Thoughts on using old photos to scale your models:

Using old photographs to compute model size:
I was not really sure exactly where to post this topic:

This is by no means a definitive primer on how to utilize old photos when building a model. This is simply an outline of part of the process I went thru in determining measurement for a new Mack NO6 Artillery Tractor I wanted to build.

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Ah, it is heavenly to find an almost prefect profile photo of the vehicle you happen to be interested in!

You then need to look for a known measurement in the photo such as the diameter of the tire rim. (not the tire but the rim - never trust the tire diameter!) You can then create a measuring scale based on that single known measurement.

Also books like Doyle’s “Standard Catalogue of US Military Vehicles” can give you basic overall vehicle dimensions. (Also available electronically.)

This is the photo I used to start my Mack NO project:

The Mack rode on 24 inch wheel rims but what you see here in the photo includes the lip around the circumference of the rim so in using this value you have to subtract approximately 3 inches from what you see here to get your scaling measurement of 24 inches. - If you forget to subtract that 3 inches your scale will end up being about 12% too large and your model will then come out 12% too small.*

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Sample Page:

Taken from David Doyle’s “Standard Catalog of US Military Vehicles”
with basic size specifications highlighted in red.
(This catalog is also available in electronic form.)

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Artists (and model builders) often work with proportions as much or more than with actual measurements.

Example: you might find that the hood (bonnet) of a vehicle and the cab are the exact same
length = 1 : 1 proportion, and that the loadbox is 3 times as long as the cab. So = 1 : 3 proportion relative to the hood length.

Once you discover a known measurement you will then use these proportions to calculate the actual measurement values of other items in the photo…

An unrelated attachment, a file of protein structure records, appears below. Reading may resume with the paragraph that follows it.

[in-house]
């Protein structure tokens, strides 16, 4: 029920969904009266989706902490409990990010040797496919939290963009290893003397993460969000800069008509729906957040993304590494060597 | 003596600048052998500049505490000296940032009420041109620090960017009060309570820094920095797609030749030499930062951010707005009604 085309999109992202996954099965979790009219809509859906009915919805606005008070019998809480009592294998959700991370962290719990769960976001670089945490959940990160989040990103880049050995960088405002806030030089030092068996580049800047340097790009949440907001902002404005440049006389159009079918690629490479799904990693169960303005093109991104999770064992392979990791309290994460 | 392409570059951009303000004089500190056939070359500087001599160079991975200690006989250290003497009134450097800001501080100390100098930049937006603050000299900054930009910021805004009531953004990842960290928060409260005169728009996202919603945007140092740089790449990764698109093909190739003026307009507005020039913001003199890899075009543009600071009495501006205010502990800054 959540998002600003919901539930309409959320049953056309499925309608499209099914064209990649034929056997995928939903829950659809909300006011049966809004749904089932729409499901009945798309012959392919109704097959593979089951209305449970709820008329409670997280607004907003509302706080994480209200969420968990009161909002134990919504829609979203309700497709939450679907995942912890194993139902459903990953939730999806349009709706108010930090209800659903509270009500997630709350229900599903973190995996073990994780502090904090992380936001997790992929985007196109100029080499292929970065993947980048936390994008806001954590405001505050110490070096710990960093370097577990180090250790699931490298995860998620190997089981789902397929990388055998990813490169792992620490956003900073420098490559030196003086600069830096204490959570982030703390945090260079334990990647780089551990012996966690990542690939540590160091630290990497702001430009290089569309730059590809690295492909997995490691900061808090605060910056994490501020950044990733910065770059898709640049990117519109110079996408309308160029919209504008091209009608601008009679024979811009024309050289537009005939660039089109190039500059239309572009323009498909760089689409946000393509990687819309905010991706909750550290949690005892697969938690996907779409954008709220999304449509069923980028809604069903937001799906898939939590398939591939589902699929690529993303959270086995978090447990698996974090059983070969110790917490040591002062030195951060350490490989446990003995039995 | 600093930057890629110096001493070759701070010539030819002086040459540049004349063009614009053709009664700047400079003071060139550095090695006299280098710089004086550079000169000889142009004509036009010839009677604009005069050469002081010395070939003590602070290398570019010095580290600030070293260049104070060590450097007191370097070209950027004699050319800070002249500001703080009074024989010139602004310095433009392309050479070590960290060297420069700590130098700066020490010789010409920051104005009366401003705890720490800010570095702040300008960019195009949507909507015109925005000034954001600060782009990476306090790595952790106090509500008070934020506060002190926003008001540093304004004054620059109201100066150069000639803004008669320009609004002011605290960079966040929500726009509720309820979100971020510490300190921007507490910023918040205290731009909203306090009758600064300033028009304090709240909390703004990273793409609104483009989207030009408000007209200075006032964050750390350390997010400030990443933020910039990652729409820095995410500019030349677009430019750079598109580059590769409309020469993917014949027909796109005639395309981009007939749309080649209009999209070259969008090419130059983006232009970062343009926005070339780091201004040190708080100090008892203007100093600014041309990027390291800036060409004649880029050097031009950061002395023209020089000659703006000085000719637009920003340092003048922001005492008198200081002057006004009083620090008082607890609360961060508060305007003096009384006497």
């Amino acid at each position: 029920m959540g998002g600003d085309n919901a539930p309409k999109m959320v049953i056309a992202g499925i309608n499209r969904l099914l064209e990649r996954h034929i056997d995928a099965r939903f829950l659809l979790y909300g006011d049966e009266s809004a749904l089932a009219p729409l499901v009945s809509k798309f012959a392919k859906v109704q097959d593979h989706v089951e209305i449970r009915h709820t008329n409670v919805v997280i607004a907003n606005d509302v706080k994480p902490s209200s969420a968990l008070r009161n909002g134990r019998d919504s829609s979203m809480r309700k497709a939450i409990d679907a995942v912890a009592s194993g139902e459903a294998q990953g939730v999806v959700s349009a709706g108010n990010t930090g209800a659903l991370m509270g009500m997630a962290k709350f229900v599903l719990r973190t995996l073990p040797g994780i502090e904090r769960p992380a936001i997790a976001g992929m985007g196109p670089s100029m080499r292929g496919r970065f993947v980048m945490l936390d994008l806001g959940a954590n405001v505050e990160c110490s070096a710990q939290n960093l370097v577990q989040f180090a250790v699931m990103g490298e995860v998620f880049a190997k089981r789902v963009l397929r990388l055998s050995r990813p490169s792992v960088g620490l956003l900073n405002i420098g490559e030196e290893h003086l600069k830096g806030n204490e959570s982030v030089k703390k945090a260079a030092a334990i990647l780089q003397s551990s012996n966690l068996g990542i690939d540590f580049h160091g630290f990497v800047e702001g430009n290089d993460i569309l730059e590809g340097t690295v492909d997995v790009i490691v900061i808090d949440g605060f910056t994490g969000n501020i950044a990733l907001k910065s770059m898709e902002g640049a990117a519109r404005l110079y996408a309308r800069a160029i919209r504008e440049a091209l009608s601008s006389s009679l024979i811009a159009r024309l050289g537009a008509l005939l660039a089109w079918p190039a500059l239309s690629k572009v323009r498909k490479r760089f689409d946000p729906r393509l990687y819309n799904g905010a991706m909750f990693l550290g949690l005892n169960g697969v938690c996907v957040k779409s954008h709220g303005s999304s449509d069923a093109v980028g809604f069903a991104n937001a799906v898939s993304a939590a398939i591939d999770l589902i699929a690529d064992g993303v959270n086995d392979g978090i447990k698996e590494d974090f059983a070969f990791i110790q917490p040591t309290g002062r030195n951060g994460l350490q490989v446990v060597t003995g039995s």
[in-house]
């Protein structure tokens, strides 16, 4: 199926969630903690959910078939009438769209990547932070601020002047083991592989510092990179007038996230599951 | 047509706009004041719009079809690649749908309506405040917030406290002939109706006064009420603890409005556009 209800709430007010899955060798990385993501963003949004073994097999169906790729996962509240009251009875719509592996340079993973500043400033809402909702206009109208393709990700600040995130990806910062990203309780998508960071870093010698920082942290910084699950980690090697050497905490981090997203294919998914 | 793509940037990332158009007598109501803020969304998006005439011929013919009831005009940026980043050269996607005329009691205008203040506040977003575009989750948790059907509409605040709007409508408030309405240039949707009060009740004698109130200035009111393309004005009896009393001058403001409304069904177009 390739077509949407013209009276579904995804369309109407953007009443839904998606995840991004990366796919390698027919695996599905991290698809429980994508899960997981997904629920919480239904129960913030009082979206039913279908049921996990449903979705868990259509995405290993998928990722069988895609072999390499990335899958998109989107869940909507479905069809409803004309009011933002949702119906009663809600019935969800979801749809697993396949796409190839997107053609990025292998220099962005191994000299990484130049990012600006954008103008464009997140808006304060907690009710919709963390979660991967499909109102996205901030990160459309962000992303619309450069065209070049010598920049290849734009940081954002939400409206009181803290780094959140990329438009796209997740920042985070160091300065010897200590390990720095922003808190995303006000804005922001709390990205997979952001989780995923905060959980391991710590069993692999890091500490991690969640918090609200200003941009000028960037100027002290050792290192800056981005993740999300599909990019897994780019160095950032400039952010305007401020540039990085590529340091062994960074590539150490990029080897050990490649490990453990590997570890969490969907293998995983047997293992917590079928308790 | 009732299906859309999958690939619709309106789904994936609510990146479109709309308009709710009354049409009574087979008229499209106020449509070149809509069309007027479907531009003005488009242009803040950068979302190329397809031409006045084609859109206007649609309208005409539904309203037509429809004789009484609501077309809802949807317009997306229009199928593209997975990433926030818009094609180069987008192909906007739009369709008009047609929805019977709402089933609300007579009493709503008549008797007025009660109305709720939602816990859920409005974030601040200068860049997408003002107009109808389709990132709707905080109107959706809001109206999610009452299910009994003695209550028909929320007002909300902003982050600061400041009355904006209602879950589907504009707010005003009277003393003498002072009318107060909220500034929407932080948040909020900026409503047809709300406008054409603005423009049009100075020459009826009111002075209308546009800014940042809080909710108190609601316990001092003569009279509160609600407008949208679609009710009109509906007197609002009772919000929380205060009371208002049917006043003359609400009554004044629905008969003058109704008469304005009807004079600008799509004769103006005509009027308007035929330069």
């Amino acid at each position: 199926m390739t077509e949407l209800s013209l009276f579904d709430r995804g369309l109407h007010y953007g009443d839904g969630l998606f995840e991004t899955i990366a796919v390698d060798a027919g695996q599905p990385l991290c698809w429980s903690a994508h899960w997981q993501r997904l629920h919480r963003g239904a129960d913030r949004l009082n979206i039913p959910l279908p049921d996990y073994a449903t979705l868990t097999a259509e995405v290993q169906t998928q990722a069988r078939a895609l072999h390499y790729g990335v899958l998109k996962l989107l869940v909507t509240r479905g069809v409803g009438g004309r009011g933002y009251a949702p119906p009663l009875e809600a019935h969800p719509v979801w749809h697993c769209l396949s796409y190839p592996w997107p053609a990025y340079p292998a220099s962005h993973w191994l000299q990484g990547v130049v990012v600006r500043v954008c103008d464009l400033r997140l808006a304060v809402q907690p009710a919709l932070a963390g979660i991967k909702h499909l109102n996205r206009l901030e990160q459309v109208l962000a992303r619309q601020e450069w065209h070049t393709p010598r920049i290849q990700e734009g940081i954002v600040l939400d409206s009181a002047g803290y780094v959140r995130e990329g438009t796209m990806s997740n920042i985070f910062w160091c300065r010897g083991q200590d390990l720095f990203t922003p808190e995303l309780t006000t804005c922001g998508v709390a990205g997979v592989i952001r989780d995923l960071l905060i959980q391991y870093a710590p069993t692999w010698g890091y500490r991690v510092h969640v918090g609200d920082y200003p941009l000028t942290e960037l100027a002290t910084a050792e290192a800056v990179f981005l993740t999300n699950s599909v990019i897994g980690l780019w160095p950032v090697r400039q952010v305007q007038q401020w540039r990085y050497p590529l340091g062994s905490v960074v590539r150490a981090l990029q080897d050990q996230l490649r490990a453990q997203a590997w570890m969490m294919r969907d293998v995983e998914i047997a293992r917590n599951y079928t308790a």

• The sometimes silly image of an artist holding up his thumb at full arm’s length towards his subject is his way to actually measure his subject and determine proportions using the length of his thumbnail as a unit of measure.

  • Example: At a certain distance and angle, with his arm fully outstretched, the subject’s pupils are two thumb nails apart, her nose maybe three thumb nails long, and her temples (forehead) are five thumbnails wide. So he must then make these same proportions appear on his canvas when drawing a portrait of that particular subject.
    2 : 3 : 5.

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Even perspective photos such as this can still be of help to you in calculating proportions and measurements:

MACKy

In this photo I have projected (in perspective) the 24 inch wheel rim measurement along the length of the vehicle - as shown by the blue lines.
Any VERTICAL measurement you wish to take along the length of the vehicle (represented by the red lines,) can use the bracketed length as being 24 inches, (along that one vertical red line ONLY.)

A low cost set of Draftsmen’s Dividers is a very good tool for measuring and transferring measurements from a photo. I will sometimes (very carefully) even use these Dividers on my computer screen to compare features.

(Even using this “system” - and I use that term loosely - it is sometimes only going to get you within one or two inches of the actual measurements. Which is why studying the visual proportions of the vehicle, just as an artist would study the face of his subject, will be more helpful to you than finding an exact number.)

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I made the comment earlier to only trust the tire metal RIM size and to never trust the tire (rubber) diameter in a photo:

A good example I found of this was that the early Macks rode on the same rubber tire as that used by the Dragon Wagon Tractor. HOWEVER; the Mack used a narrower metal rim than the DW which pinched the tire bead and caused the same tire to stand TALLER on the Mack than on the DW - BIG DIFFERENCE!

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Since I was using the Mack NO6 above as my example, I show this model image only to represent the fruits of my “process”:

This photo also illustrates another point made elsewhere in this article:
In this image of the model I have already narrowed the rims on the front tires but as yet not narrowed the rims on the back. Can you see that even on the model those Tamiya DW tires stand taller on the front than they do on the back? * The entire vehicle is standing just slightly taller in the front than in the back and the chassis is actually slanting ever so slightly uphill towards the front axle.


Narrower wheel rims on the right but exact same tire.

  • Of course this difference would never happen on your model if you were using a solidly molded rubber tire. In this case the Tamiya tires just happen to be hollow and therefore react just as the real tire would.
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I invite all others to add their thoughts and experiences to this topic thread.